“So there’s pottery in these bags as well. And then there are clinkers. Make sure you look out for the clinkers,” Anne tell us. She mentioned this yesterday, but as we are definitely not professional Arctic archaeologists, we have no idea what this means. Dakota asks today, and she sits down with him to explain. Her and Dakota have the most interesting dynamics going on– he gives her shit, and she returns him with shit. It’s a very uneasy tension for the rest of us, but the two of them don’t really even seem to notice it. Before we met the high schoolers yesterday, Anne told us “one of them is a hard worker, and the other one is here to “learn work ethic.”

Regardless of work ethic, she’s got a soft spot for Dakota. And he’s got a soft spot for archaeology, even though he says that “the worst part of archaeology is looking at bones”.

Anne explains that clinkers are parts of the ancient floors of the Inupiat people. They would pat the sand down on the floor of their huts, coat the ground in seal oil, and then burn the ground so that it became a hard, solid mass. And these are the black pieces of material we find mixed in with the bones and dirt.

“What are you guys getting out of this?” Dakota, Stephen, Michael and Amber all ask us when they learn that we are only making the equivalent of $2 a day, while they are making $16 an hour as seniors in highschool.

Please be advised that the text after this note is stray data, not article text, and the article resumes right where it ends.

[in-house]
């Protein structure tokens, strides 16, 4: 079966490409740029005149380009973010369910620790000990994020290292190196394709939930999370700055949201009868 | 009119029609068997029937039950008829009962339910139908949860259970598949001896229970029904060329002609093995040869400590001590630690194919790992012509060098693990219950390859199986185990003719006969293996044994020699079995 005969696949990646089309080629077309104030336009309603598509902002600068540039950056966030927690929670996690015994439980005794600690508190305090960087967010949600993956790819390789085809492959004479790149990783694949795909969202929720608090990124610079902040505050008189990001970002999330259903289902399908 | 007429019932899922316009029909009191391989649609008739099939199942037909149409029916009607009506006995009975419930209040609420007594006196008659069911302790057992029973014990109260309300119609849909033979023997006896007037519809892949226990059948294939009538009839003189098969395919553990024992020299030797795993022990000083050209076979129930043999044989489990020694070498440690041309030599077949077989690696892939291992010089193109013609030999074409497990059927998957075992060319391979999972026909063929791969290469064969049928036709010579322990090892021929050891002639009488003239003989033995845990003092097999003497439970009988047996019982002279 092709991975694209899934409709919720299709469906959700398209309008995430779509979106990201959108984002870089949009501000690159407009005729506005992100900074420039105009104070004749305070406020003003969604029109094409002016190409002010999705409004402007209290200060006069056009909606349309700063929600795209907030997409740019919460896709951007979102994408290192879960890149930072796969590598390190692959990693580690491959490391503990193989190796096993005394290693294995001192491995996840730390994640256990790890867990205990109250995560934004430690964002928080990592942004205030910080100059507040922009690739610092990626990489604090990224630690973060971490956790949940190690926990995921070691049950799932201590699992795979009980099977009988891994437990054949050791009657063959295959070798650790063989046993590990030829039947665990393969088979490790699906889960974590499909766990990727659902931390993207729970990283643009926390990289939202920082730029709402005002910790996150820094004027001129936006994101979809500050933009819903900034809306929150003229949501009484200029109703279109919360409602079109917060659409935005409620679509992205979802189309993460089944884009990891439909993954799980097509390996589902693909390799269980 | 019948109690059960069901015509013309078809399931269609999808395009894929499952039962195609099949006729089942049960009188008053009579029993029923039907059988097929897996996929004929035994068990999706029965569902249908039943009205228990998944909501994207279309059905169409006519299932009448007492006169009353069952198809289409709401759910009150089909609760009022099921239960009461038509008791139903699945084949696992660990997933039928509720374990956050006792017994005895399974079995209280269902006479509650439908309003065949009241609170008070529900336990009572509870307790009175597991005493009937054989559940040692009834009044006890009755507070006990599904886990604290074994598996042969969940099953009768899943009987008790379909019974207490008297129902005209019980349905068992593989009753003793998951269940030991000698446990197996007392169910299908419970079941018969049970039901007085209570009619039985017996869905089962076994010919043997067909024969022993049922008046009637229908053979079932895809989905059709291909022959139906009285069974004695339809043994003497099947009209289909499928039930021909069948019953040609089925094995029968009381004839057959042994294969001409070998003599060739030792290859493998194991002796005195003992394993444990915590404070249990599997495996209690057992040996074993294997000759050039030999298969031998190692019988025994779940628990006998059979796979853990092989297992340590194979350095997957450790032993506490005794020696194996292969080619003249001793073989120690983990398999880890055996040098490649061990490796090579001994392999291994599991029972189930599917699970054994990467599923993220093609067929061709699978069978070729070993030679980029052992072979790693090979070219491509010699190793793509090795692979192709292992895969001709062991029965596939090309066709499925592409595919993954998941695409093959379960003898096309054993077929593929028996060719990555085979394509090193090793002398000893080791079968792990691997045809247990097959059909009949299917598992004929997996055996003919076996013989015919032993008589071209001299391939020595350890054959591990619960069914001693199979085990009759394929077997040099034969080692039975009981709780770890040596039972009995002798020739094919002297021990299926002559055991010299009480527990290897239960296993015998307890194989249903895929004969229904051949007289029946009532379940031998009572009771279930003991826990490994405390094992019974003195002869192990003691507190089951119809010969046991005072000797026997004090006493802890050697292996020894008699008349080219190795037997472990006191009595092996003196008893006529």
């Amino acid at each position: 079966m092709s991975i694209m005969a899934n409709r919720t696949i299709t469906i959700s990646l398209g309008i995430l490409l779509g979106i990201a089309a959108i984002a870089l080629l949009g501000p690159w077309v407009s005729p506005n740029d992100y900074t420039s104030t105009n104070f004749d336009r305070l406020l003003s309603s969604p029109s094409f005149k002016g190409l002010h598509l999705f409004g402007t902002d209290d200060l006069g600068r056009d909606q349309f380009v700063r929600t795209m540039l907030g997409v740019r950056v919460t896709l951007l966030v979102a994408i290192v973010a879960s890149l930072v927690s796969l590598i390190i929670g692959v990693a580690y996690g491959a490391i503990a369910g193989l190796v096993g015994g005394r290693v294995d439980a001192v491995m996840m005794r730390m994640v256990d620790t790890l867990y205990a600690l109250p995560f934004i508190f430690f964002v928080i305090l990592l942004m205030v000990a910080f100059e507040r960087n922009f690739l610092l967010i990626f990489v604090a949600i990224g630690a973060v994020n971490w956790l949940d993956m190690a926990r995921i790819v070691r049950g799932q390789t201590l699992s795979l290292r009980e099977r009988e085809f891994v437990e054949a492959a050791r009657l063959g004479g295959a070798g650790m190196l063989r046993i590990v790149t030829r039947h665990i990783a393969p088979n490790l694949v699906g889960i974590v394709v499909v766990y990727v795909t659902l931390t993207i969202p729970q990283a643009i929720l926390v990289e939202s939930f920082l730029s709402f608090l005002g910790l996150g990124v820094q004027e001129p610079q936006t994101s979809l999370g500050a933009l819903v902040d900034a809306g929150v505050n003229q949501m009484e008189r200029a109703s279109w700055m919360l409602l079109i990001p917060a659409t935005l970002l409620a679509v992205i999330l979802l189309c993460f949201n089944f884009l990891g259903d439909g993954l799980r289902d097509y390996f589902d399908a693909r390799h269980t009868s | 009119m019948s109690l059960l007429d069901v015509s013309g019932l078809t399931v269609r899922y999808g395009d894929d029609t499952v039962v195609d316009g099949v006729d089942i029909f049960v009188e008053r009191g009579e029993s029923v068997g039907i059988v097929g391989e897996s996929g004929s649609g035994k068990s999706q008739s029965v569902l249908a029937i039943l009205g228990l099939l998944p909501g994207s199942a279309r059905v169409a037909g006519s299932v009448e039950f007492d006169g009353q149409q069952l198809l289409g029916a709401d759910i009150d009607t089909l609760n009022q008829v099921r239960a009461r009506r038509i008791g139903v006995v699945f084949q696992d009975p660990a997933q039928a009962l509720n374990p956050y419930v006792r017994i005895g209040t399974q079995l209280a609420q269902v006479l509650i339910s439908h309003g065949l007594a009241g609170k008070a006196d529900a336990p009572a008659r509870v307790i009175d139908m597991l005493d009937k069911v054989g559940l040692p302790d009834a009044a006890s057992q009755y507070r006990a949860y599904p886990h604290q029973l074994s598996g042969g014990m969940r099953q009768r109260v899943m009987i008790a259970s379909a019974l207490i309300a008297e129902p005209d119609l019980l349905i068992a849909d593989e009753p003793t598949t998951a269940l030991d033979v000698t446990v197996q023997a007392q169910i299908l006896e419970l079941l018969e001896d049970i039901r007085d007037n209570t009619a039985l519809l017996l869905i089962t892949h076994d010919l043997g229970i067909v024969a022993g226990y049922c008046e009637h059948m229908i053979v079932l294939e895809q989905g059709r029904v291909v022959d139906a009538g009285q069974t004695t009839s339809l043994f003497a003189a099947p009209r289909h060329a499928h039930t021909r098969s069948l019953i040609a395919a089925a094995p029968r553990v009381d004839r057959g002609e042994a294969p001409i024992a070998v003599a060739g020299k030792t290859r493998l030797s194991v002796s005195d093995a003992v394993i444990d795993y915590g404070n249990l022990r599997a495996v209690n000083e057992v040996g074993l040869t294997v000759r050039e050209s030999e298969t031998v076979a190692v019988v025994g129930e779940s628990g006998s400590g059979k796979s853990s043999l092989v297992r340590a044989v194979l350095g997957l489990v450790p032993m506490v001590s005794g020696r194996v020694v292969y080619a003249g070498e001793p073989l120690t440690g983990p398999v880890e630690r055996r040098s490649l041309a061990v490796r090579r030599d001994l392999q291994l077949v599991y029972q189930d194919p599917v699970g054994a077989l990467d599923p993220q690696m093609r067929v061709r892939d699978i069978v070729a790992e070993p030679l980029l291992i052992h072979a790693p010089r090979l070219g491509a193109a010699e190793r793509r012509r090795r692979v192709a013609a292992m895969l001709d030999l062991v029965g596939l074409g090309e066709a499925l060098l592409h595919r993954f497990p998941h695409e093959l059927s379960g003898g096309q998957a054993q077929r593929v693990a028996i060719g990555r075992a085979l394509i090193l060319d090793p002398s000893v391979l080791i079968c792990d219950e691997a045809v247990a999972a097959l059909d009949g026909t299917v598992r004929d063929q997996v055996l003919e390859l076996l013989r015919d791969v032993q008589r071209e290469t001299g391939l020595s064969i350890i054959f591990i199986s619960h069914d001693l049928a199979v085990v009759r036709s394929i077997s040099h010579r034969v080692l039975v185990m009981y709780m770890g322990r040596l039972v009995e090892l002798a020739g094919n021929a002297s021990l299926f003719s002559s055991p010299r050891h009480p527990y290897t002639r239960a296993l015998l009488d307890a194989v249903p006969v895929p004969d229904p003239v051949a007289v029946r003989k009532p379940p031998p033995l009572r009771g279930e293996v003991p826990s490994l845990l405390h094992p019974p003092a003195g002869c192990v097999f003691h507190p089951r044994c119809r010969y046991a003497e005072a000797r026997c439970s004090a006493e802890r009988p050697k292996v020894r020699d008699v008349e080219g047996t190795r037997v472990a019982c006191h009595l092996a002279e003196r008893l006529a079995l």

“The experience”

“That’s it?”

We don’t know how to answer this.

“Yeah, to meet people like you guys. Travel places like this that we would never get to do otherwise.”

We break for lunch, and catch our ride to the senior center where we eat every Tuesday. Walking in, there is an elderly woman at the front of the room, leading a traditional prayer song in Inupiaq. The whole room of elders begin singing along, and it is beautiful. And it is one of those moments when I realize where I am. And how little I truly understand about the world. And how there is always the present to discover infinities in.

While we stand and wait for all of the elders to filter into the dining hall, Jess and I strike up a conversation with a little old man. He can’t hear us, and pulls out a notebook and a pen from his pocket. We communicate via the written word until dinner is served. He tells us about his travels around the world, “when he was young, like us”. He tells us about his life as a carpenter in Barrow, where he has spent his whole life. Jess asks him how to say, “It’s a beautiful day,” and he replies, “Ah-di-ga-see-la”. It has two meanings: beautiful day, and beautiful weather.

Jess and I agree that up here in this harsh climate, the two are even more synonymous than where we’re from.

Later, as we are leaving, he comes over and pats me on the back to say goodbye.

People are lovely.